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On World Food Day, Expert Says Much to be Done to End Food Crisis

Last June, before the current financial crisis, world leaders met in Rome to address the food crisis. Severe shortages and high prices resulted in commitments for greater investment in agricultural productivity.

Many parts of sub-Saharan Africa have been hit hard by the food crisis, but now, solutions to the problem may be affected by the current global financial turmoil. Among the groups following the situation is IFPRI, the International Food Policy Research Institute. Todd Benson is the head of the institute's Uganda Strategy Support Program. From Kampala, he spoke to VOA English to Africa Service reporter Joe De Capua about food security issues on the continent.

"It's a very heterogeneous continent, as you're aware. And Uganda is probably one of the more optimistic places to be based here in Africa. This is a food basket. It looks like the rains are good. The food is still flowing. That said, we still have plenty of people that really are having a lot of trouble getting the food they need, particularly Karamoja (in northeastern Uganda). But outside of Uganda, in the region, places like Kenya, that's just being faced with a whole series of problems with their food security linked to the post-election violence, to some bad cropping conditions. And where do you go to when you have a food deficit? You certainly want to look at the international markets. So this financial meltdown is going to cause all sorts of problems clearly," he says.

Asked whether the economic crisis has had any immediate effects on the food situation, Benson says, "From the financial crisis, no, not yet… We are warned it will be a couple of weeks, couple of months, before we start seeing the effects, as the reduced demand in the developed world translates into reduced demand for the products of the developing world, like Uganda. So, this may be a slow onset sort of crisis in terms of the food insecurity."

Many plans were proposed at June's food summit, but had many actually been put in place before the financial crisis hit? Benson says, "No, but that's in part because…sort of the short term responses that you can make to the food crisis really have to do with increasing agricultural production. I mean in a sustainable way, that's the response you want to see. And that depends on the cropping cycle. And we just haven't had enough time since June to see any enhanced production due to increased use of inputs (such as fertilizers) or increased farmer response to the higher prices even."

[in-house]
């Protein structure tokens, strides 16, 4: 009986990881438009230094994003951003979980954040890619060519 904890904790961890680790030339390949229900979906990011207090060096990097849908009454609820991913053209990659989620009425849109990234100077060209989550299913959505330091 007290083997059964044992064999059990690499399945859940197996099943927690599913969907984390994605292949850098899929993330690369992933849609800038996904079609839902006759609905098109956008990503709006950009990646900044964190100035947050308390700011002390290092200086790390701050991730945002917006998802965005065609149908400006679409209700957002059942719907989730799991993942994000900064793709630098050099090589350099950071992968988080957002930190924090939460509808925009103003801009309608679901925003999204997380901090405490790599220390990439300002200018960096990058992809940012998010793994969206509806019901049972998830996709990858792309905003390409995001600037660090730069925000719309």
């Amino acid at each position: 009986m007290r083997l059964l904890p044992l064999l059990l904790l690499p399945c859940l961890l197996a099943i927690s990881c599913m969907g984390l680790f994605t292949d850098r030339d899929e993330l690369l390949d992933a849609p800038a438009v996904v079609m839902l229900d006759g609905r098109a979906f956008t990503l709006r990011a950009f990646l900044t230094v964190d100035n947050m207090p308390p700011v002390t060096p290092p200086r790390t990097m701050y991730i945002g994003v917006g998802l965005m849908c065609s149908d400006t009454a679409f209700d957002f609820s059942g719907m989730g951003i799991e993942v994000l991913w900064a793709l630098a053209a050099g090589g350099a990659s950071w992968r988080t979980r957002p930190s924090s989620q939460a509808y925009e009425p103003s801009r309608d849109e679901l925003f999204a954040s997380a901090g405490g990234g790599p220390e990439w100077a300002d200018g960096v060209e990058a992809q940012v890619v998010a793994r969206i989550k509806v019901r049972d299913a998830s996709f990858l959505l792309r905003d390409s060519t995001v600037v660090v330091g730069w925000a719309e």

IFPRI has made a number recommendations "to address the current food crisis and improve long-term functioning of the world food system." The first is Productivity and Research. "Working to enhance productivity. If Africa's agricultural productivity remains quite stagnant, if we're just getting subsistence level production out of our field, it's unlikely that we're ever going to see sustainable increases in agricultural production that will meet growing needs for food by the rising population, as well as to enable some sort of economic growth to come out of that. So we really need to see at the individual farmer field…ideally doubling the amount of grain or bananas or whatever the crop may be out of the same plot of land. That really is fundamental," says Benson.

The second recommendation is Nutrition and Social Protection. "The people who are most at risk, who bear the greatest brunt of the long term effects of any hunger, any malnutrition, are your most vulnerable people in the population. So, your young children and their mothers…need to be in good health, good nutrition, in order that the child is born and can grow up with the full potential," he says.

Finally, IFPRI emphasizes Market and Trade. "That is very important to come to a sustainable food security situation here in Africa. As I noted, Uganda is really a food basket, but a lot of our regional trading partners will not necessarily benefit from the surpluses that we produce if we can't engage in trade with them. There's any number of reasons that there are barriers to trade, anything from infrastructure, to policies at the border, to problems in just getting the information back and forth as to who has the food and who needs the food," says Benson.

IFPRI estimates it will cost $14 billion a year in global public investment to solve the food crisis and meet the Millennium Development Goal of cutting poverty and hunger in half by 2015. Benson admits with the current financial crisis it may be difficult to achieve that goal. However, he remains hopeful because there's greater awareness of the problem among world leaders.